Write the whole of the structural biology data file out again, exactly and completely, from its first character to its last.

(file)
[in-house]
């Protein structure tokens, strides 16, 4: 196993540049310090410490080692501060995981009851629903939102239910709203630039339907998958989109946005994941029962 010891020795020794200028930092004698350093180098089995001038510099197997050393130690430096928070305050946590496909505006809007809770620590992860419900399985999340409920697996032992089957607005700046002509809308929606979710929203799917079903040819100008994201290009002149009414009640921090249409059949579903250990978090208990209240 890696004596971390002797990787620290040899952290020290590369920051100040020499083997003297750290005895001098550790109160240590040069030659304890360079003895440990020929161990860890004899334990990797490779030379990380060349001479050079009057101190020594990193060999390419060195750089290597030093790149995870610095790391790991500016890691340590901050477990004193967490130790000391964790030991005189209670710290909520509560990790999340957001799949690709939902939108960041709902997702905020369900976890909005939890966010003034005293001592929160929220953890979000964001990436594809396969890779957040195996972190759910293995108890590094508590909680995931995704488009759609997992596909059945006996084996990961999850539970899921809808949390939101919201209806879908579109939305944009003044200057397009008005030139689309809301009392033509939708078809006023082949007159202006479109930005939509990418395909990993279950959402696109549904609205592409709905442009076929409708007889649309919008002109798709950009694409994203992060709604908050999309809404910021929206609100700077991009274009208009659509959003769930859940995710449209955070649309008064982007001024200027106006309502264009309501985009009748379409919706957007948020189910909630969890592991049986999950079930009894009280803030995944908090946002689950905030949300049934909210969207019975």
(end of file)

[in-house]
């Protein structure tokens, strides 16, 4: 196993540049310090410490080692501060995981009851629903939102239910709203630039339907998958989109946005994941029962 010891020795020794200028930092004698350093180098089995001038510099197997050393130690430096928070305050946590496909505006809007809770620590992860419900399985999340409920697996032992089957607005700046002509809308929606979710929203799917079903040819100008994201290009002149009414009640921090249409059949579903250990978090208990209240 890696004596971390002797990787620290040899952290020290590369920051100040020499083997003297750290005895001098550790109160240590040069030659304890360079003895440990020929161990860890004899334990990797490779030379990380060349001479050079009057101190020594990193060999390419060195750089290597030093790149995870610095790391790991500016890691340590901050477990004193967490130790000391964790030991005189209670710290909520509560990790999340957001799949690709939902939108960041709902997702905020369900976890909005939890966010003034005293001592929160929220953890979000964001990436594809396969890779957040195996972190759910293995108890590094508590909680995931995704488009759609997992596909059945006996084996990961999850539970899921809808949390939101919201209806879908579109939305944009003044200057397009008005030139689309809301009392033509939708078809006023082949007159202006479109930005939509990418395909990993279950959402696109549904609205592409709905442009076929409708007889649309919008002109798709950009694409994203992060709604908050999309809404910021929206609100700077991009274009208009659509959003769930859940995710449209955070649309008064982007001024200027106006309502264009309501985009009748379409919706957007948020189910909630969890592991049986999950079930009894009280803030995944908090946002689950905030949300049934909210969207019975």